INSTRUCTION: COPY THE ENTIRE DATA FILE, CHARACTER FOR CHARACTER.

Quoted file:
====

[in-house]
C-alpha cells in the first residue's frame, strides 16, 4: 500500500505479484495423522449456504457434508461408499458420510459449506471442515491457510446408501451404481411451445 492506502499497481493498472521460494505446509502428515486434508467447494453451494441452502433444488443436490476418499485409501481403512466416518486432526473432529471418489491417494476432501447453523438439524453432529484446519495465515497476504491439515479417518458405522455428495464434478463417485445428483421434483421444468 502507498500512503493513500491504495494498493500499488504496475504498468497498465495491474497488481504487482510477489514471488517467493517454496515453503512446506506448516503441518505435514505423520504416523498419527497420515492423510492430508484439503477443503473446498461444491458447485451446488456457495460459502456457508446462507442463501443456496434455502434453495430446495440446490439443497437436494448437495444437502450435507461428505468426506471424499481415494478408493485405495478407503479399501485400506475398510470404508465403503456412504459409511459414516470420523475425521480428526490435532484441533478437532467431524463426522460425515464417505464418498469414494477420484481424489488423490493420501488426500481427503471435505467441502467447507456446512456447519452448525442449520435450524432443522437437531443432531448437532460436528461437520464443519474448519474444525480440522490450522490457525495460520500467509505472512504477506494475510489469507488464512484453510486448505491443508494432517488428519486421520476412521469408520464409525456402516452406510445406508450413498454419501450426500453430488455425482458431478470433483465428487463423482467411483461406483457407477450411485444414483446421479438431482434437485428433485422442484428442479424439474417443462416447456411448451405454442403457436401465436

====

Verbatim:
[in-house]
C-alpha cells in the first residue's frame, strides 16, 4: 500500500505479484495423522449456504457434508461408499458420510459449506471442515491457510446408501451404481411451445 492506502499497481493498472521460494505446509502428515486434508467447494453451494441452502433444488443436490476418499485409501481403512466416518486432526473432529471418489491417494476432501447453523438439524453432529484446519495465515497476504491439515479417518458405522455428495464434478463417485445428483421434483421444468 502507498500512503493513500491504495494498493500499488504496475504498468497498465495491474497488481504487482510477489514471488517467493517454496515453503512446506506448516503441518505435514505423520504416523498419527497420515492423510492430508484439503477443503473446498461444491458447485451446488456457495460459502456457508446462507442463501443456496434455502434453495430446495440446490439443497437436494448437495444437502450435507461428505468426506471424499481415494478408493485405495478407503479399501485400506475398510470404508465403503456412504459409511459414516470420523475425521480428526490435532484441533478437532467431524463426522460425515464417505464418498469414494477420484481424489488423490493420501488426500481427503471435505467441502467447507456446512456447519452448525442449520435450524432443522437437531443432531448437532460436528461437520464443519474448519474444525480440522490450522490457525495460520500467509505472512504477506494475510489469507488464512484453510486448505491443508494432517488428519486421520476412521469408520464409525456402516452406510445406508450413498454419501450426500453430488455425482458431478470433483465428487463423482467411483461406483457407477450411485444414483446421479438431482434437485428433485422442484428442479424439474417443462416447456411448451405454442403457436401465436